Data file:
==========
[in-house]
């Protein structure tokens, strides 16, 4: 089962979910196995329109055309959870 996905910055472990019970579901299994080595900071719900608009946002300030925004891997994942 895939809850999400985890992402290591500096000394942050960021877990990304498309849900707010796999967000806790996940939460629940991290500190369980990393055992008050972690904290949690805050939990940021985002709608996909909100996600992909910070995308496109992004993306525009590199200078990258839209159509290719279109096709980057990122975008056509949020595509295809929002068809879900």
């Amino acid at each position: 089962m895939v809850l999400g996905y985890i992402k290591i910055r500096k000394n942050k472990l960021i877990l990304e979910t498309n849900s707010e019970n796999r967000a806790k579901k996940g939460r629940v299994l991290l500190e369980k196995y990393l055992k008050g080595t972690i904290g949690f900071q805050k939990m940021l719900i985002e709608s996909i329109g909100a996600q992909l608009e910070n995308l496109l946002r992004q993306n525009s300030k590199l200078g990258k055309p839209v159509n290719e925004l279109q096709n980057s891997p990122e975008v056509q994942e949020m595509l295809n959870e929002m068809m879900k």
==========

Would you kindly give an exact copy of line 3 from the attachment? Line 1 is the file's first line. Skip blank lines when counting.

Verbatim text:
């Amino acid at each position: 089962m895939v809850l999400g996905y985890i992402k290591i910055r500096k000394n942050k472990l960021i877990l990304e979910t498309n849900s707010e019970n796999r967000a806790k579901k996940g939460r629940v299994l991290l500190e369980k196995y990393l055992k008050g080595t972690i904290g949690f900071q805050k939990m940021l719900i985002e709608s996909i329109g909100a996600q992909l608009e910070n995308l496109l946002r992004q993306n525009s300030k590199l200078g990258k055309p839209v159509n290719e925004l279109q096709n980057s891997p990122e975008v056509q994942e949020m595509l295809n959870e929002m068809m879900k």